Alistair Carmichael's Autumn Conference 2021 Speech
Every year people flock to the beaches around our coastline. They are places of fun, enjoyment and pleasure.As an islander the sea defines a lot about you.
Conservatives and nationalists will tell you that the sea is something that sets us apart, it divides us from other peoples and countries.
They speak about us being an island nation.
As an islander and a liberal I have always seen it differently. I have always seen the sea as something that joins us to other people.
Years ago I remember sitting on a pier with my children in our car about to get on a ferry.
It was blowing a gale and the waves were coming onto the harbour.
I remember the fear and anxiety that I felt about taking my children onto a modern purpose-built ferry which was going to be guided by a master who was properly qualified and who was not going to take any risks with our safety.
So then you stop and you think for a second.
How desperate do you have to be to entrust the safety of your children to someone you have never met - someone to whom you have had to pay a fee - not to take them in a modern purpose-built ferry but in an open inflatable boat across a busy shipping lane like the English Channel or some other stretch of water.
Imagine where that desperation started.
We saw it this year - people trying to climb aboard planes in the airport in Kabul.
For hundreds of thousands of people it is the desperation of that journey that leads them to take these risks.
That is the reality of the journey that brings so many people to our shores.
I don't know if that reality is just not understood in the Home Office.
I don't know if our Home Secretary lacks the empathy or imagination to put herself in the place of these desperate people who take these risks to get to our shores.
But I do know that her response to that growing crisis shames our country.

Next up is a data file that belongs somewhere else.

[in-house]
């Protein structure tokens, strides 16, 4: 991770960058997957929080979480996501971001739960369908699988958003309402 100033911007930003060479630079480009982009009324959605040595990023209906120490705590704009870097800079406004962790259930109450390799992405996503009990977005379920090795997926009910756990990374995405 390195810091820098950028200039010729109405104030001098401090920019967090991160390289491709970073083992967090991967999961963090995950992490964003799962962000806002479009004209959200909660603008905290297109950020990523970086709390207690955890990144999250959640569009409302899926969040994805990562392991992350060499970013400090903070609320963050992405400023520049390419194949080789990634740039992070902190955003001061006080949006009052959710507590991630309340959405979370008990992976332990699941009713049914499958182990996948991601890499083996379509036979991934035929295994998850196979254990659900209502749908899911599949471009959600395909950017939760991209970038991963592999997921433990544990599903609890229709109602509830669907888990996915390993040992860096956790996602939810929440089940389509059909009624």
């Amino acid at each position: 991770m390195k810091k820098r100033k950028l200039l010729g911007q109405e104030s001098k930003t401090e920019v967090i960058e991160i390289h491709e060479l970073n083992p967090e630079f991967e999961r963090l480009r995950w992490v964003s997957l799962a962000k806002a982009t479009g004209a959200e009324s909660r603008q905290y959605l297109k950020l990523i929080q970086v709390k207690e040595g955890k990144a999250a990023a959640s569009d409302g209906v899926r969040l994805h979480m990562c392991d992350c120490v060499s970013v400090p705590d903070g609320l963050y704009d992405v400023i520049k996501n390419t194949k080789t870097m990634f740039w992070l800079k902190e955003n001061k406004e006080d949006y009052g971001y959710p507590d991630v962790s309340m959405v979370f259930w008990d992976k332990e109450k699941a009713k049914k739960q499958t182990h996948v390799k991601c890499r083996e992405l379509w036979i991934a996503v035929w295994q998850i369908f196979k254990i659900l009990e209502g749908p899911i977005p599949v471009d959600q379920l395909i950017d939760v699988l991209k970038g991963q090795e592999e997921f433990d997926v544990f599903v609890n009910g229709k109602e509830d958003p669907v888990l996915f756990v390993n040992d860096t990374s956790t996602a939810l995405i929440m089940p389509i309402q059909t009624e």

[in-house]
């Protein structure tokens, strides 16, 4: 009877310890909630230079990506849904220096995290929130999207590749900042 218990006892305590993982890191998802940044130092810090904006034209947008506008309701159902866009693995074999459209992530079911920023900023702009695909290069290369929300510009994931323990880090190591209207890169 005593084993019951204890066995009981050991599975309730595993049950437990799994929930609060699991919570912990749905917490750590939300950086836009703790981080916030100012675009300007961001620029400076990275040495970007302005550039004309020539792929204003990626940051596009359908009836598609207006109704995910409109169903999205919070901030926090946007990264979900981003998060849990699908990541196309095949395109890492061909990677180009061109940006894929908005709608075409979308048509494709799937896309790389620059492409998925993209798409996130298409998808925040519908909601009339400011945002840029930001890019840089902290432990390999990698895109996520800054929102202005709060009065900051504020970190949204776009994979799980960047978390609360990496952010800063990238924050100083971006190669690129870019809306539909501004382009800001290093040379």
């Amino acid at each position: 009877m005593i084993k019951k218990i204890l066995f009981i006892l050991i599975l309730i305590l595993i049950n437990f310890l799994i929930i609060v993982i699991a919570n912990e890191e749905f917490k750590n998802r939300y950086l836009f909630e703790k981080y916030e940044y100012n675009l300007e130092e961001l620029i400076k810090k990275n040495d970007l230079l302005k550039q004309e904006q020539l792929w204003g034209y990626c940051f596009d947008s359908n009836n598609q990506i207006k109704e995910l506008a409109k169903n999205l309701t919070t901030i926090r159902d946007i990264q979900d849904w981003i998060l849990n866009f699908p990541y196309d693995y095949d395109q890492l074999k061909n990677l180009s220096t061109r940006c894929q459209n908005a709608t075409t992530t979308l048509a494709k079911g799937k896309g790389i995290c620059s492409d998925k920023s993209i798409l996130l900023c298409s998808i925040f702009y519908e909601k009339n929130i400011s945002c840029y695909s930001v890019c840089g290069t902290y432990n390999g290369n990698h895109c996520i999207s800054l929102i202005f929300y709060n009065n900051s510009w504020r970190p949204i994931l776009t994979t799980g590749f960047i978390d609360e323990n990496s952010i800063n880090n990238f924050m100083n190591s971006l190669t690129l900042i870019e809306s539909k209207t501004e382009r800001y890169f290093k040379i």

Her response to people fleeing from war, persecution or torture is to send boats out to the middle of the English Channel and force them back towards France as if she is playing some sort of life size game of whack-a-mole.
Except it is no game.
This summer we saw Tory MPs queuing up to criticise the RNLI - the Royal National Lifeboat Institution - for doing what they exist to do, saving lives at sea.
In their world we are all divided - we are either sheep or goats - the deserving or the undeserving poor.
In this party we reject their division but understand this - if they persist in pursuing a politics of poison and division then the Liberal Democrats will always be on the side of the weak, the dispossessed and the desperate.
That is why I feel it to be both such a privilege and a responsibility to lead the Liberal Democrat Home Affairs team in parliament.
Week in, and week out, working with colleagues in the House of Lords and in the party across the country.
Brian Paddick, Sally Hamwee, Sarah Ludford, Jonathan Marks, Martin Thomas in the House of Lords.
Adrian Hyyrylainen-Trett, Isabelle Parasram from outside parliament.
People like the formidable Suzanne Fletcher who for so long played such an important role in this party with Liberal Democrats for Seekers of Sanctuary.
And, of course, my own team in the Commons - Will Deans and Richard Wood and our indefatigable Home Affairs Advisor, Jonathan Jones.
A phenomenal team who fight for liberal values day and daily at the heart of our nation's political life.
The Conservatives may win the votes but they rarely win the arguments.
Priti Patel and Boris Johnson want us to believe that everyone is as cruel and selfish at they are - but they are wrong.
The United Kingdom has a long and proud history of helping people fleeing for their lives and they are on the wrong side of it.
They refuse to provide safe and legal routes for refugees to come here while introducing a Nationality and Borders Bill that denies asylum to those who do not come here legally.
Orwell himself could not improve on that.
Stopping those dangerous Channel crossings requires practical alternatives. Resettlement programmes, family reunion routes and a new idea whose time has surely come: Humanitarian Visas that people can apply for abroad before coming to the UK safely to apply for refugee status.
Instead, Priti Patel presides over a Home Office that brainstorms ideas about fantasy islands to process the claims of refugees and asylum seekers, building floating walls in the sea or giant wave machines to blow refugees away from our coast.I really wish I were making this stuff up but I am not.
And at the same time her new immigration rules deprive British business of the workforce that they need to rebuild our economy.
The lorry drivers to supply our shops and supermarkets;
The workers for our care homes and hospitality industry;
If only they had done a bit of brainstorming on these issues they may have understood the foolishness of introducing a new immigration system in the middle of a global pandemic.
At the very least they must start listening to business now. Expand the Youth Mobility Scheme to EU citizens and scrap the arbitrary salary threshold that dismisses key workers as "unskilled", so employers can recruit the workers they need to get us out of this crisis.